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Aspects Of Islamic Faith - 67: Compassion Even In Worship

Islamic Perspectives - Muslim Journals

Arab News & Information - By Adil Salahi

The Prophet (peace be upon him) was the most compassionate of people. At the same time, he was the most devout person to have ever lived.

He always wanted to express his gratitude to God by attending to voluntary worship. Since he was the most privileged person in human life, as the mission God assigned to him was to bring to mankind God's final message outlining the religion He accepts from His servants, he realized that he had much to thank God for. However, he has taught us that we are all indebted to God for all He has given us. Indeed brief reflection is sufficient to indicate that every one of us has much to be grateful for.

Expressing gratitude to God is best done by fulfilling the worship duties He has assigned to us, such as prayer, fasting, paying zakat and the pilgrimage. Adding more of these voluntarily is a highly recommended way of thanksgiving. Hence, the Prophet recommended us to do voluntarily whatever we can of all these types of worship. In prayer, he recommended us regular additions with each of the five daily prayers. Furthermore, he recommended us to add voluntary prayers, particularly at the times when there are long gaps between obligatory prayers. The two longest periods between prayers are at night between Isha and Fajr, and during the day between sunrise and Dhuhr, which falls due at noon. Therefore, the Prophet used to pray regularly during both of these periods.

The time of the night after Isha prayer is a period of rest, when people go to sleep. Hence, the Prophet set a practical example for us. He used to wake up and offer prayers for sometime during the night. However, he did not urge us to do the same. He only pointed out that this is a time when worship is most rewarding. It strengthens our faith and establishes stronger ties with God. It affects us psychologically, making us happier and more content with what we have in life. Because this time of night is the time of sleep, the Prophet made his recommendation clear, so as to encourage us to wake up for night worship from time to time.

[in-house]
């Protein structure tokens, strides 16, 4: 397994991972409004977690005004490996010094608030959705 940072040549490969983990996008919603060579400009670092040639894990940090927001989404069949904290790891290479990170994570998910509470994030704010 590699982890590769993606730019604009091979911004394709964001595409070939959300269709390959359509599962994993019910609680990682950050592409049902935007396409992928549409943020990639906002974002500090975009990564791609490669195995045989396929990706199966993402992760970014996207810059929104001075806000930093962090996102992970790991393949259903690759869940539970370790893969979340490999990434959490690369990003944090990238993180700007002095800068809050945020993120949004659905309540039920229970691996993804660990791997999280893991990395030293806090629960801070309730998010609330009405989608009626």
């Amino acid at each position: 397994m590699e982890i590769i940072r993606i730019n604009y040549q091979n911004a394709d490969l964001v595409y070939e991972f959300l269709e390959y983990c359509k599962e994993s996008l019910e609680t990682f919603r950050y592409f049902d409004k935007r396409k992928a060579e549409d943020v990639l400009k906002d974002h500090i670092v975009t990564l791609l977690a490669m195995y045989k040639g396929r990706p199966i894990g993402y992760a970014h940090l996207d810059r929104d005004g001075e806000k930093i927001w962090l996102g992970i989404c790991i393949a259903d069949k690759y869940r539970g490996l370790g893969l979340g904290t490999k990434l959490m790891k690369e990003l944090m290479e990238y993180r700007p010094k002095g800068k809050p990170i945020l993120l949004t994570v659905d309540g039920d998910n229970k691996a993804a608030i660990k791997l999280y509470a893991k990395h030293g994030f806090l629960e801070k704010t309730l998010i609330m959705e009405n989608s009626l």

The Prophet also used to offer some voluntary prayer in mid-morning, which is known as the Duha prayer. However, he just let it be known that he did so, without speaking verbally about this. He realized that people were normally engaged in their work, seeking to earn their living. Therefore, he did not wish to burden them with an additional duty. Ayesha, the Prophet's wife, says: "God's messenger used to refrain from doing something that he would have loved to do, for fear that people would emulate him and then it becomes a duty to them. The Prophet never offered Duha prayers. However, I do pray it." (Related by Al-Bukhari).

What Ayesha means is that if people learn that the Prophet used to offer this prayer regularly, they would be eager to do like him. This may in time come to be thought of as a duty or something close to duty. He, therefore, refrained from doing it. Ayesha also says that she used to offer this prayer. The question that arises here is why did she when the Prophet did not. The answer is that she reported what happened in her own home, but she learned that the Prophet offered this prayer when he stayed with his other wives. We also have reports that the Prophet offered this prayer on different occasions. Another version of this Hadith quotes Ayesha as saying: "I never saw the Prophet offering Duha voluntary prayers, but I do offer it." This explains the meaning she intended.

How many rak'ahs in Duha prayer? Scholars differ, but they agree that it was a short prayer. The Prophet never used to make any rak'ah in this prayer long. He, however, offered it in varying numbers of rak'ahs. Hence, we conclude that the minimum is two rak'ahs and the maximum is eight.

 

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